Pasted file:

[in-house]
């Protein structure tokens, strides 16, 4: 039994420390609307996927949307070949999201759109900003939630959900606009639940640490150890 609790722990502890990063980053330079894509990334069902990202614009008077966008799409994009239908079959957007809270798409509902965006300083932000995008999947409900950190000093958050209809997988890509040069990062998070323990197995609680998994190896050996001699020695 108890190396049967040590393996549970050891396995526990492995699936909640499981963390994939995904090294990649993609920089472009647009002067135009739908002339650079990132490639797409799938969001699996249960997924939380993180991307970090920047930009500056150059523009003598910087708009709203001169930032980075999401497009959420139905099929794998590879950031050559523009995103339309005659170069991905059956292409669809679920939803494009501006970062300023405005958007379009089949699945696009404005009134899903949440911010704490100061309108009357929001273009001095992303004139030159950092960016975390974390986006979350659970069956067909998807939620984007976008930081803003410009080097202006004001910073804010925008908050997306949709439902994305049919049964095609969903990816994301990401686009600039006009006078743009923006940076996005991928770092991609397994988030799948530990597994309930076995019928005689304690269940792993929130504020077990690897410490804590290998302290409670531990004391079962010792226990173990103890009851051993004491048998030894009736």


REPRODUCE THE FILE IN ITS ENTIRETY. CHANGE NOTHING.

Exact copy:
[in-house]
């Protein structure tokens, strides 16, 4: 039994420390609307996927949307070949999201759109900003939630959900606009639940640490150890 609790722990502890990063980053330079894509990334069902990202614009008077966008799409994009239908079959957007809270798409509902965006300083932000995008999947409900950190000093958050209809997988890509040069990062998070323990197995609680998994190896050996001699020695 108890190396049967040590393996549970050891396995526990492995699936909640499981963390994939995904090294990649993609920089472009647009002067135009739908002339650079990132490639797409799938969001699996249960997924939380993180991307970090920047930009500056150059523009003598910087708009709203001169930032980075999401497009959420139905099929794998590879950031050559523009995103339309005659170069991905059956292409669809679920939803494009501006970062300023405005958007379009089949699945696009404005009134899903949440911010704490100061309108009357929001273009001095992303004139030159950092960016975390974390986006979350659970069956067909998807939620984007976008930081803003410009080097202006004001910073804010925008908050997306949709439902994305049919049964095609969903990816994301990401686009600039006009006078743009923006940076996005991928770092991609397994988030799948530990597994309930076995019928005689304690269940792993929130504020077990690897410490804590290998302290409670531990004391079962010792226990173990103890009851051993004491048998030894009736």